SCMP Thursday, March 15, 2001
Officer lured to his death
A full-scale search was under way last night for the killer of a young constable shot dead with his own revolver after being lured to a public housing estate by what is believed to have been a bogus call to police.
Constable Leung Shing-yan, 23, who was engaged to be married in May to his long-standing girlfriend, was shot four times, once in the back of the head. His service revolver and 12 rounds of ammunition were missing when he was found. Police last night confirmed he had been killed by shots fired from the gun.
He is the first policeman to have been murdered on duty in Hong Kong since 1994. Police Commissioner Tsang Yam-pui pledged last night the force would do everything in its power to bring the killer to justice.
Leung had been a police officer for four years and was attached to Lei Muk Shue police station in Tsuen Wan.
He had been sent to a fifth-floor flat at Shek To House, Shek Wai Kok Estate, in Tsuen Wan, after an unknown man made a call to Lei Muk Shue at 12.05pm complaining about noise from the occupants.
The officer's last radio call came at 12.25pm, saying he had arrived alone on the fifth floor and no one had responded to his knocks at the flat door. Within minutes, he was found lying in the corridor outside the flat by residents, said Assistant Tsuen Wan District Commander (crime) Superintendent Cheung Koon-wah.
"He suffered four gunshot wounds; in the back of his head, left back, his left eyebrow and left arm," Mr Cheung said. There were also cuts on the dead officer's neck.
It is understood Leung had only recently been switched to day-shifts and had just finished lunch when he responded to the call. His partner was still having lunch, so Leung went alone.
Armed police officers went to the scene and paramedics wearing bullet-proof vests took the constable to an ambulance under guard. Leung was taken to Yan Chai Hospital where he was declared dead on arrival. There was no one in the flat he had been called to when officers checked it.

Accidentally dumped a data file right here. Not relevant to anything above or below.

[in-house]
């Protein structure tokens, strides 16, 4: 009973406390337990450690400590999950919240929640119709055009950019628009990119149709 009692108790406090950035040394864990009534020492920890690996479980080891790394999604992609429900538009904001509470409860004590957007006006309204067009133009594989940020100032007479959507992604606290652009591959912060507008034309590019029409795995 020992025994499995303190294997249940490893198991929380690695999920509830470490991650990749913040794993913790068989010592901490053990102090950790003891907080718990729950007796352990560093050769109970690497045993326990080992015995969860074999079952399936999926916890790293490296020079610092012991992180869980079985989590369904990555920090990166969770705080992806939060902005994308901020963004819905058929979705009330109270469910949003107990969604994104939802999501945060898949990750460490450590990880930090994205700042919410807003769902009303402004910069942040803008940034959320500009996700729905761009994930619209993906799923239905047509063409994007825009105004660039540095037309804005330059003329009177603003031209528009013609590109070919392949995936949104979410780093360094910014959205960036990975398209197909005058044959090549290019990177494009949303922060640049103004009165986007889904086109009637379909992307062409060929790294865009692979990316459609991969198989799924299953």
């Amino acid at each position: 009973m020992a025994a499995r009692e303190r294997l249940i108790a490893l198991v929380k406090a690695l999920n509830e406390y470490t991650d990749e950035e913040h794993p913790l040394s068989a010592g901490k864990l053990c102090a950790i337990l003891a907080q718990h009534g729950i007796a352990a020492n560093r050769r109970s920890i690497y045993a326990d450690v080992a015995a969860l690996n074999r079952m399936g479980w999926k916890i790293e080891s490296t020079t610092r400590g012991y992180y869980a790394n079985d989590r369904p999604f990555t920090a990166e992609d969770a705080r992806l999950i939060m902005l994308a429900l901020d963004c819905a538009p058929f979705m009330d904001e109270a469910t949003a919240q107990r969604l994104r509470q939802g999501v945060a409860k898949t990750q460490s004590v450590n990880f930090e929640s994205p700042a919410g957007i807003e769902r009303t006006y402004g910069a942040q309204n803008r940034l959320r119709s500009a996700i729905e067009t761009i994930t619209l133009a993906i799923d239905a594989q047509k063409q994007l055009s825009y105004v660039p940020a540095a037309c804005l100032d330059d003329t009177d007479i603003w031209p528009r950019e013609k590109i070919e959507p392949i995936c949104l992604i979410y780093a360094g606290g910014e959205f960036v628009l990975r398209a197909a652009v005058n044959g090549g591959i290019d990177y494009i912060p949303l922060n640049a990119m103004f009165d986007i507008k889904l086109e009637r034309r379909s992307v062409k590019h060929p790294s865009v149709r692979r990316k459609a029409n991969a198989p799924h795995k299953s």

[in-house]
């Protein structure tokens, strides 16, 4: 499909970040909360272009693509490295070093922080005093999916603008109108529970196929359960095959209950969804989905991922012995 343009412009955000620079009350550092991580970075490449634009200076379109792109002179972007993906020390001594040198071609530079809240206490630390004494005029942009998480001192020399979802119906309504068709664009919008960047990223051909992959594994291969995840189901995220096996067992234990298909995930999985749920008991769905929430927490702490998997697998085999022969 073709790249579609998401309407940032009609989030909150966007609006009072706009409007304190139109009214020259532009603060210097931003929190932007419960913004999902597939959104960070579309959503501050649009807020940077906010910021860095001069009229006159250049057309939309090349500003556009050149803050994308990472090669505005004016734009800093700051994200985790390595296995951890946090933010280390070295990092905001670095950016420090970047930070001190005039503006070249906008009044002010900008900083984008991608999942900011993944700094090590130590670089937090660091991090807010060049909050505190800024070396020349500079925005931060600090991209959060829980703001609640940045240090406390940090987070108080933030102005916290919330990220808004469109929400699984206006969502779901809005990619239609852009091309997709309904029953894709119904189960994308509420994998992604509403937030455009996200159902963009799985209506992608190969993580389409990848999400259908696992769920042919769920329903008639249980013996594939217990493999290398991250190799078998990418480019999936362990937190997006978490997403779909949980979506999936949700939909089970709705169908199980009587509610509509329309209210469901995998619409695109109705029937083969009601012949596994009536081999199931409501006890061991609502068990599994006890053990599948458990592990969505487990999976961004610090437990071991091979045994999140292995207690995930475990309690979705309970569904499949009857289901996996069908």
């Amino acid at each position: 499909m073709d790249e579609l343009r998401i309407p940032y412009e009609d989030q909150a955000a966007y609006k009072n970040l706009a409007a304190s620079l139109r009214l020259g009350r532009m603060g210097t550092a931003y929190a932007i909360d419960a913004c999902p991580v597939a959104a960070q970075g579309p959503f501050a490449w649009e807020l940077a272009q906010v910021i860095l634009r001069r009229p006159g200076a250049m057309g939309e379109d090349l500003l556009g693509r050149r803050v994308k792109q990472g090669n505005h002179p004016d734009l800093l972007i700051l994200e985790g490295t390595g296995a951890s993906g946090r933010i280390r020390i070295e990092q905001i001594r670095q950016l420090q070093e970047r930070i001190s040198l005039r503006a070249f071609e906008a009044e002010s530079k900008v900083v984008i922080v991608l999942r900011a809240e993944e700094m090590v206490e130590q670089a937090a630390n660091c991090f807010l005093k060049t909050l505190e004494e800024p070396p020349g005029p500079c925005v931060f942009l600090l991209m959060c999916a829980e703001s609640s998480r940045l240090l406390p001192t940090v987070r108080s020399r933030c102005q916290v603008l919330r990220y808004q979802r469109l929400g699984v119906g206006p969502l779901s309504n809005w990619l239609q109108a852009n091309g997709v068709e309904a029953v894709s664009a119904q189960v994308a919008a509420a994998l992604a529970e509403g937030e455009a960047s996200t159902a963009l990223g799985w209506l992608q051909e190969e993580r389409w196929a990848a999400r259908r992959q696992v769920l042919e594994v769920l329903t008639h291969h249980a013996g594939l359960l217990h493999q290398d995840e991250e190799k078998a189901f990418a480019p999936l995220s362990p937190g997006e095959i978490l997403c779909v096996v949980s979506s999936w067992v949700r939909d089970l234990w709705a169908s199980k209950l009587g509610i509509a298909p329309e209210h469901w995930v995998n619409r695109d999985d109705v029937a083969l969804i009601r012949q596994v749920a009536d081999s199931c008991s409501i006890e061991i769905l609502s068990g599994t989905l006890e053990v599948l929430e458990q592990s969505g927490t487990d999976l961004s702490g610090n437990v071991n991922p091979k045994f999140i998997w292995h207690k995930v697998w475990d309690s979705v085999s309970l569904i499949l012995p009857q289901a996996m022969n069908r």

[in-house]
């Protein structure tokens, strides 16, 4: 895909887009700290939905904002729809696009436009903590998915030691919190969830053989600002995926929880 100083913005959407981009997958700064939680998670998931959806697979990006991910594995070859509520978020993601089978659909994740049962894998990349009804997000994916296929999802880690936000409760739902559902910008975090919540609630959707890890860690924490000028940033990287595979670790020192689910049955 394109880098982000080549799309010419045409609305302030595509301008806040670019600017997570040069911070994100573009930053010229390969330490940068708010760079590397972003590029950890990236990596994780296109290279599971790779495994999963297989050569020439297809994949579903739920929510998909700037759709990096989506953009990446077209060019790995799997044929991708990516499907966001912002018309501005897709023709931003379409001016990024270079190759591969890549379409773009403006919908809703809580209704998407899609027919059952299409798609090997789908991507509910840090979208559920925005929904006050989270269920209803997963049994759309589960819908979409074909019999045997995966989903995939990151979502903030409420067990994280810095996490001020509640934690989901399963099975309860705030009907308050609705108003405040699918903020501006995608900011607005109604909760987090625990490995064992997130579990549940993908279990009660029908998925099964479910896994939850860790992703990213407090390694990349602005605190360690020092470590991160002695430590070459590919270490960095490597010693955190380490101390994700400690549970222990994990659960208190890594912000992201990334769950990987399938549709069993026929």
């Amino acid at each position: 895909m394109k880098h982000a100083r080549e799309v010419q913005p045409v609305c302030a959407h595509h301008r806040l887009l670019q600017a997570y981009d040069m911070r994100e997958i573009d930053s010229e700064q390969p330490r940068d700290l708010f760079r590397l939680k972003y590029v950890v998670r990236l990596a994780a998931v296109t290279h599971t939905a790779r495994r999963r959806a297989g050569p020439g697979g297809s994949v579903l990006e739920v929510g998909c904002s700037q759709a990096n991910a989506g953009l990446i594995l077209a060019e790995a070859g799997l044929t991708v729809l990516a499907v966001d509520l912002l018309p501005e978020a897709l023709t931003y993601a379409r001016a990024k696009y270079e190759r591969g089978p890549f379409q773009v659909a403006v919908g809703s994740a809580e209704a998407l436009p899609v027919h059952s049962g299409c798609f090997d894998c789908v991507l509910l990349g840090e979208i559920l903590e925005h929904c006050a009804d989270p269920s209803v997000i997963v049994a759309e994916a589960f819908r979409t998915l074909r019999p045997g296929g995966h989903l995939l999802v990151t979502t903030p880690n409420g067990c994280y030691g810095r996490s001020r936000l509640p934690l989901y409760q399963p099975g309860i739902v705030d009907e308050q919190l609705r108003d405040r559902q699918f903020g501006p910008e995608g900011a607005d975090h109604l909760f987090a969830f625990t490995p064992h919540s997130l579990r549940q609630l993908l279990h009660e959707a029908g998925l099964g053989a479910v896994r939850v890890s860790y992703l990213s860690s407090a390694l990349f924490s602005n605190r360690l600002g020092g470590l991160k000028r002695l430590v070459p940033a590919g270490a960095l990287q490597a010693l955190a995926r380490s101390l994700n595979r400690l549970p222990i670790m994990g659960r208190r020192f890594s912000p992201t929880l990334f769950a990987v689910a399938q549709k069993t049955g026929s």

Tension remained high on the estate throughout the afternoon as heavily armed officers went to the scene and sealed off the 21-storey building. Residents were ordered to stay indoors and those who wanted to leave, including elderly people, were stopped and searched by armed officers.
About 30 pupils were forced to stay at Shek Wai Kok Primary School on the estate because their parents were unable to leave Shek To House as about 100 officers carried out a search. The children eventually returned at about 7pm.
At about 4pm, a man was arrested in the building but officers later confirmed this was not linked to the case.
Mr Cheung said police were unable to locate the man who called them. He had used a mobile phone which was unregistered and rang Lei Muk Shue police station directly rather than an emergency number.
Any officer patrolling in the area at the time could have been sent to the address in response to the call, police sources said.
Mr Cheung said: "We can't rule out any possibilities. There might be a trap that someone made a fabricated complaint about noise there. When the officer reached the location, it is possible the culprit snatched his revolver and rounds of ammunition and opened fire on him. Members of the public should be alerted that whoever did this is still at large."
Asked if it was appropriate that Leung was sent to the scene alone, Mr Cheung said: "The complaint about noise was not a serious case and Leung's superior believed he could handle it alone. So he was dispatched to the scene. It was acceptable."
Resident Cheung Kwok-shing, 54, living in an eighth-floor flat, said he heard several loud bangs when he was cooking at about 12.15pm. "At first, I thought it was the sound of firecracker. I realised there was a gunshot when I went out to pick up my daughter and saw many policemen out there," he said.
Police chief Tsang Yam-pui said last night he was deeply saddened by the death. He pledged that the force would spare no effort in bringing whoever was responsible to justice.
Secretary for the Civil Service Joseph Wong Wing-ping said: "I am shocked by the news and I am sure the police will try their best to arrest the assailants. Such an act of violence cannot be tolerated . . . On behalf of the civil service, I would like to send my deepest condolences to his family."
Leung was his family's eldest son and is survived by his parents and a younger brother and sister. He lived with his family at Sau Shan House in Cheung Shan Estate in Tsuen Wan. His father is a retired print worker.
No one had been arrested by last night.